Gregory Saxton

  • Ph.D. Candidate, Research Assistant
  • Political Science
1606 Patterson Office Tower
Other Affiliations:
  • American Political Science Association
  • Midwest Political Science Association
  • Southern Political Science Association
Research Interests:
Availability
Office Hours (Fall 2017): By appointment
Education

PhD in Political Science, University of Kentucky (degree expected May 2018)
Master of Arts in Political Science, University of Cincinnati (2014)
Bachelor of Arts in Political Science (Honors), University of Cincinnati (2012)

Biography

Gregory Saxton is Ph.D. candidate and research/teaching assistant in the political science department.  His research and teaching interests are in the fields of Comparative Politics and Latin American Politics, and he has recently conducted fieldwork in Argentina. Gregory teaches PS210: Introduction to Comparative Politics and PS372: Introduction to Political Analysis (Research Methods and Design).  Gregory's research investigates how economic inequality and the political inclusion of traditionally marginalized groups shapes citizens' evaluations of the political system. His dissertation, which he plans to defend in April 2018, asks two main questions: Who gets meaningful representation in a context of inequality; and How does economic inequality shape satisfaction of democracy? To answer these questions, he relies on a mixed-methods approach that combines large-N cross-national survey data, experimental data, and qualitative data from open-ended surveys and elite interviews.

Building on his dissertation research, Gregory, along with Dr. Tiffany D. Barnes, investigates how the presence of working class politicians in office affects citizens' feelings about representation.  In particular, they find that citizens are more satisfied with the representation they receive from political parties and legislatures when a greater percentage of legislators come from from blue-collar, working class backgrounds.  Gregory and Dr. Barnes are also working on a series of survey experiments that investigate how blue-collar politicians and pro-working class policies affect citizens' satisfaction with representation.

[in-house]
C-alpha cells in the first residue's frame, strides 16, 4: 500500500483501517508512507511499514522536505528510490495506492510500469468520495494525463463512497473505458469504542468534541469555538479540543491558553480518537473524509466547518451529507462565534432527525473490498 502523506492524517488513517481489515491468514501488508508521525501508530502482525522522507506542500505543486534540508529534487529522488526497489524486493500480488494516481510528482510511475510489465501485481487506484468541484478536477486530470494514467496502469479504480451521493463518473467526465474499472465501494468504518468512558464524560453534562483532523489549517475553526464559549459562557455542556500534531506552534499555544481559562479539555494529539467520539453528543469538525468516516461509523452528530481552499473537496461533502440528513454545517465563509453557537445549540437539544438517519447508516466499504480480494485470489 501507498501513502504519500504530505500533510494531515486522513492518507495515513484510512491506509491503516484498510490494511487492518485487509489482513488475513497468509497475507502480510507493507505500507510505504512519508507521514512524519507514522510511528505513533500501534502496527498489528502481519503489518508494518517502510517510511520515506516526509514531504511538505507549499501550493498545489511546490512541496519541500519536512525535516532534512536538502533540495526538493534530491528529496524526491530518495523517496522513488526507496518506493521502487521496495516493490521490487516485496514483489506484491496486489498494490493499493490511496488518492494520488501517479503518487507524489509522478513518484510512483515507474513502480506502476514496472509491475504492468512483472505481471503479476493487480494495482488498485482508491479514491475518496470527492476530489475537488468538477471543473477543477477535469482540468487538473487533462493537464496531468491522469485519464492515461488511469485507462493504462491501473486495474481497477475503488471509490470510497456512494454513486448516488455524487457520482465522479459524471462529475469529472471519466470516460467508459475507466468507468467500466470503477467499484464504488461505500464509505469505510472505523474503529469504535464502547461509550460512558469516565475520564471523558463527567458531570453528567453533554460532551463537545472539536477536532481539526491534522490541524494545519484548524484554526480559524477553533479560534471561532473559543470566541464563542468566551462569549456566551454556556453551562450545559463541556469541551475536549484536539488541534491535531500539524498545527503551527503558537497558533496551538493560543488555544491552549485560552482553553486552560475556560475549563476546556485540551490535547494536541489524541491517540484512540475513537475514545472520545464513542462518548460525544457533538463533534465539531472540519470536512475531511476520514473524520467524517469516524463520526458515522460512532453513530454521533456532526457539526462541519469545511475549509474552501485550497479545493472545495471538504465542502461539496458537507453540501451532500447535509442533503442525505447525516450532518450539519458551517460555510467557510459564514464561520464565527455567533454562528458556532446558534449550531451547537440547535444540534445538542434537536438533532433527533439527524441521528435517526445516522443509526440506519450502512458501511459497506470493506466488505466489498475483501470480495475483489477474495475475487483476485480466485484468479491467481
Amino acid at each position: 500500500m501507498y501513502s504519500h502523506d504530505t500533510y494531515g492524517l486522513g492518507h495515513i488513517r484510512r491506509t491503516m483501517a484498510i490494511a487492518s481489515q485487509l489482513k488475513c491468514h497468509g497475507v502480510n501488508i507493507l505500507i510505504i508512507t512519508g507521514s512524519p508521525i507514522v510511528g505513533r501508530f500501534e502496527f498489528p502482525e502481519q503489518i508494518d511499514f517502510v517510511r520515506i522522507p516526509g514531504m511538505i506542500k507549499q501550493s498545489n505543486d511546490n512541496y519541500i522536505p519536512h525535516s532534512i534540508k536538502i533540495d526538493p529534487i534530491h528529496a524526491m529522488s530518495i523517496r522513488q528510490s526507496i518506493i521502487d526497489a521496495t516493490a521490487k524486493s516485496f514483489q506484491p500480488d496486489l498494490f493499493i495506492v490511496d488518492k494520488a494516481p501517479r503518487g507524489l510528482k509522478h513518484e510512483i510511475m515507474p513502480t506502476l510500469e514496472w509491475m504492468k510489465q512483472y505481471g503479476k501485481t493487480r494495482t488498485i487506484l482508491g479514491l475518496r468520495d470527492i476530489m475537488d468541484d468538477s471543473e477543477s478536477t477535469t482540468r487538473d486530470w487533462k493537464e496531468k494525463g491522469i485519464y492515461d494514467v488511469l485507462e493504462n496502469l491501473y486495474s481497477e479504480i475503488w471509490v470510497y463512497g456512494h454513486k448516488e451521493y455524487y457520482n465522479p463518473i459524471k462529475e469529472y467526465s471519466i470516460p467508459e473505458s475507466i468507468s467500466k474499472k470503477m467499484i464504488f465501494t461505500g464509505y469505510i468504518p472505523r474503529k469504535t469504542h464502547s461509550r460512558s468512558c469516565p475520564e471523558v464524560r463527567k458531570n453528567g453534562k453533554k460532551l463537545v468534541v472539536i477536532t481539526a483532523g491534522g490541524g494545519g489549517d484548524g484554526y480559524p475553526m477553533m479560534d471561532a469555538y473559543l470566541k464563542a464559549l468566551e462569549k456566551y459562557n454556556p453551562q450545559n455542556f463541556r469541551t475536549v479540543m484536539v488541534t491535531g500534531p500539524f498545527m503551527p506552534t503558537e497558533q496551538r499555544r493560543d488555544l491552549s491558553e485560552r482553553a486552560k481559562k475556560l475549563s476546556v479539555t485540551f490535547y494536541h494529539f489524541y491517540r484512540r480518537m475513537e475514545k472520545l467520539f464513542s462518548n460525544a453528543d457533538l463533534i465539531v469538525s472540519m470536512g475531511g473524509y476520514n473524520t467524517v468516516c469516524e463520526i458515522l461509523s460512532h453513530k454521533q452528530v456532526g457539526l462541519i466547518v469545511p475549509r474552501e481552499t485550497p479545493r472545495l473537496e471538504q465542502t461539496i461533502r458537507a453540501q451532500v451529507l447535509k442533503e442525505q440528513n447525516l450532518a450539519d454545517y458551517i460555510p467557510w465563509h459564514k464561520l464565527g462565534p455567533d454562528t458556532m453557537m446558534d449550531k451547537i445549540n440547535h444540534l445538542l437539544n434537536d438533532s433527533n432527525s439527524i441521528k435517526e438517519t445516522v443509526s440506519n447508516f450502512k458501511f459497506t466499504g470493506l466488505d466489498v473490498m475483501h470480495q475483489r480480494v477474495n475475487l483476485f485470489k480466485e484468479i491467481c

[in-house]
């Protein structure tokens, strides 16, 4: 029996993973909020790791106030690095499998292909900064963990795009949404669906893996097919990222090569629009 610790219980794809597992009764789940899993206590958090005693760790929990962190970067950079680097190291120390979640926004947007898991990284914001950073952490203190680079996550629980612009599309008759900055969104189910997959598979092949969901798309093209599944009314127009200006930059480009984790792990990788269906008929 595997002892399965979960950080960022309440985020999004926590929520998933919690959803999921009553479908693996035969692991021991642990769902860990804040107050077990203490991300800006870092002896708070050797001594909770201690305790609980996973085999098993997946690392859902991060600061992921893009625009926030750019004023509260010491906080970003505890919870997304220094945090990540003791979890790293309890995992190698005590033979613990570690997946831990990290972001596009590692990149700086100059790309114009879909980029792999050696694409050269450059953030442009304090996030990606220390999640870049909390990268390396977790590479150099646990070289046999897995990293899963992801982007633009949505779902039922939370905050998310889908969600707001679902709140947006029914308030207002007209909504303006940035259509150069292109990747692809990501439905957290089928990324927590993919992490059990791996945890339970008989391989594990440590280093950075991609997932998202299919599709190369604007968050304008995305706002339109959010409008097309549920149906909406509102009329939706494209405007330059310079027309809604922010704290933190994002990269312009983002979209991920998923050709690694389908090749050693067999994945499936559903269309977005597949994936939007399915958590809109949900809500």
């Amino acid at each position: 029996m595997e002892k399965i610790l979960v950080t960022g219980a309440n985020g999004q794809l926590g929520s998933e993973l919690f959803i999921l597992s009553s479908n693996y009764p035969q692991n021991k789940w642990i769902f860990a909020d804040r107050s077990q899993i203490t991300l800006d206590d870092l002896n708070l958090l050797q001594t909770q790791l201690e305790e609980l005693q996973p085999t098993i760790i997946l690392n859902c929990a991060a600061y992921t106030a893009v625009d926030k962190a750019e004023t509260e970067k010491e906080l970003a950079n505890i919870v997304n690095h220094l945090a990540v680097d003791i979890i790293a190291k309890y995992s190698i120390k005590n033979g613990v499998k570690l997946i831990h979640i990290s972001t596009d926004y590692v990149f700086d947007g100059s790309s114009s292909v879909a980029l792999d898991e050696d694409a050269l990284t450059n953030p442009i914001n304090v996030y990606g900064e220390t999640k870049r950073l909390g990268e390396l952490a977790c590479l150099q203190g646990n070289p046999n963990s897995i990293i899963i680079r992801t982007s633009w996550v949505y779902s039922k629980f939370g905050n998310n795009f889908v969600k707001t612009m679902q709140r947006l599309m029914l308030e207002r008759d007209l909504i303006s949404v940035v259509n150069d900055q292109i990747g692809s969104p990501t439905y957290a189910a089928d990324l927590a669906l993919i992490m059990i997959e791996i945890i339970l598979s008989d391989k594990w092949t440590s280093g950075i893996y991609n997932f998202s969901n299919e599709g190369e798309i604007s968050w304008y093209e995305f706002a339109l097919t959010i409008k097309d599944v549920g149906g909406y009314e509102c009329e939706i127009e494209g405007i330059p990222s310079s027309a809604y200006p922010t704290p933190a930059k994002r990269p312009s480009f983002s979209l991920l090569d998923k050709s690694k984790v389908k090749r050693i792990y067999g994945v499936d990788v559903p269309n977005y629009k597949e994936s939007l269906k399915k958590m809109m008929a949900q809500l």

In another related research project, Gregory, along with Dr. Tiffany D. Barnes and Dr. Emily Beaulieu use survey experiments to investigate how perceptions of corruption shape individuals' evaluations of the political system.  This project consists of three papers, one of which is currently forthcoming at Governance, one which has been conditionally accepted pending minor revisions at Politics, Groups, and Identities, and a final working paper which unpacks the effect of political ideology on voters' responses to scandals. 

Before coming to the University of Kentucky, Gregory completed his bachelor's and master's degrees at the University of Cincinnati.  His M.A. research focused on the political and social consequences of austerity policies in the European Union. For more information on Gregory's research and teaching interests, please visit his personal webpage.

Selected Publications: 

Peer-Reviewed Publications

Barnes, Tiffany D., Emily Beaulieu, and Gregory W. Saxton. 2018. "Restoring Trust in the Police: Why Female Officers Reduce Suspicions of Corruption." Governance  31 (1): 143-161. (download file)

Abstract: Recent studies have shown a clear link between women in government and reduced concerns about corruption. Until now, it has remained unclear what underlying attitudes about women explain the perception that they will reduce corruption. Using a survey question about adding women to a police force, with an embedded experimental treatment, we examine three distinct stereotypes that might explain the power of women to reduce concerns about corruption: gender stereotypes of women as more ethical and honest; the perception of women as political outsiders; and beliefs that women are generally more risk-averse. We find that people do perceive women as more effective at combating corruption, and these perceptions are greatly enhanced when information about women’s outsider status and risk aversion is provided.

 

Barnes, Tiffany D., Emily Beaulieu, and Gregory W. Saxton. Conditional Accept with Minor Revisions. "Sex and Corruption: How Sexism Shapes Voters' Reactons to Scandal." Poilitics, Groups, and Identities. (download file).